Horny-making coke has changed the vibe in other ways, encouraging a return to the sexed-up, dressed-up mores of pre-rave clubland. The shift from Ecstasy to cocaine represents a kind of Fall from paradise, with rave's androgynous asexuality displaced by re-polarized gender roles and rapacious sexuality. And although the standard image of the coke-head is of a chatterbox who finds himself endlessly charming, the effects in clubland has been to replace loved-up bonhomie with charlied-up hauteur. "On coke, you don't feel the need to talk 'cos you've got so much brilliance within yourself," says Bethan Cole. "But there's no E-like empathy, it's a hollow feeling." You can feel the difference in the music--the gaseous diva vocals of hardcore mirrored the swoony, boundary-melting intimacy of Ecstasy; 2-step's staccato vocal stabs accentuate coke's cold, brittle glitter.

Drug phenomenologist David Lenson describes almost too vividly the "third stage" of cocaine intoxication, "hypersexuality", a frenzy in which desire is unable to focus on any single object (kinky sex, grandiose fantasies, other drugs) for more than a few seconds before flitting off elsewhere. Ultimately, the mania fixates on cocaine itself--desire-for-desire. Not far beyond hypersexuality lies the paranoia and undead delirium of "stimulant dysphoria." Whether anybody on the garage dancefloor regularly reaches hypersexuality is beside the point--the music's own internal dynamic is pushing it into the twilight zone. Often hidden on B-sides or released on white labels that circulate for only a few weeks, 2-step is producing some fiendishly fucked-up tunes that merge twisted vocals, convulsively DJ-unfriendly beats, and svelte-but-sinister textures. Easier-to-find pinnacles of darkside garage include DJ Richie & Klasse's "Madness On The Street", productions by Skycap like their '97 classic "Endorphin", and "Plenty More" b/w "Get It" by rising producer Chris Mac--tracks whose unsettling blend of brittle and supple, desperation and desire, show how the pursuit of pure pleasure can take music to some pretty strange places. Dem 2 also look set to probe "a darker, deeper electro direction" in 1999, what Dean Boylan describes as "Gary Numan meets Tina Moore"; the duo are also starting an overtly experimental label called Purple Orange. For now, check their alter-ego U.S. Alliance's "Grunge Dub," with its angular anti-groove and gibbering, strung-out vocal (like a crackhead Bobby McFerrin).

The original 1993 darkside hardcore was a catastrophic plunge, the first rave generation succumbing to E-induced malaise en masse. With garage, though, it's more like "darkness" is a normalized component of the scene, a zone some cross into if they overdo the stimulants, perhaps even a phase of any given club night (after 4-AM, say, when some of the clientele has crossed the optimal threshold of enjoyable wired-ness, or reaches a weekly apprehension of the void at the heart of the hedonistic lifestyle). In fact, dark garage existed right from the earliest days of the London scene. K.M.A's "Cape Fear" combined breakbeat rhythms, ominous "video vocals," and destabilising "bass warps" that triggered crowd pandemonium the very first time the tune was played out, in late '96. "You could see the goosebumps rising on everybody's neck, the hair standing on end," says KMA producer/vocalist Six . "The crowd erupted, they were so confused about what just happened they forced the DJ to rewind the track. "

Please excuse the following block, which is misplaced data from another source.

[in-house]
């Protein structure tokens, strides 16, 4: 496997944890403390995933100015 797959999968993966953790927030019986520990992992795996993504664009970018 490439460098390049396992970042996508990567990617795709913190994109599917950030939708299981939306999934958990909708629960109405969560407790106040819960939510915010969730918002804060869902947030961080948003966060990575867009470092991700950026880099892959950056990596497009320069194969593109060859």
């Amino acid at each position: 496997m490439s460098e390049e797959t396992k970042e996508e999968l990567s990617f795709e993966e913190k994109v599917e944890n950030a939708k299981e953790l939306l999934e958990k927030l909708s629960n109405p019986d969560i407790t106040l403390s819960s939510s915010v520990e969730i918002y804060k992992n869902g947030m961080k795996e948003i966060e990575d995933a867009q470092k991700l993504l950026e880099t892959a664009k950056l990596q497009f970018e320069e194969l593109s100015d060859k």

The anecdote recalls the early stunned responses to the body-baffling pitchshifted beats in "Terminator", the Goldie tune that pioneered darkcore. Six talks like Goldie, declaring "my music is like a movie" and "I see myself as a painter, a surrealist painter." After following "Cape Fear" with another moody, breakbeat garage anthem, "Kaotic Madness," Six tired of K.M.A.'s darkside reputation and decided to go in a smoother, more "musical" direction--just like Goldie did circa "Angel." The result was "Re-Con Mission EP", whose highlight track "Blue Kards" meshed disjointed emotions, phased vocals, bluesy guitar, and asymmetrical beats to create one of 1998's most exhiliratingly sonic (con)fusions. What's exciting about "Blue Kards" and the other dark 2-step tunes that have surfaced in the last year is that the music often sounds like a hybrid where the grafts haven't wholly congealed. Sometimes, it sounds "wrong", but only in the way that 1993 darkcore sounded not-quite-there-yet. If you want seamless, fully-realised fusion, listen to drum & bass, a style that has arrived at a definitive version of itself and accordingly spent the last two years scratching its head wondering where to go next. 2-step sounds like it has a whole world of places left to go.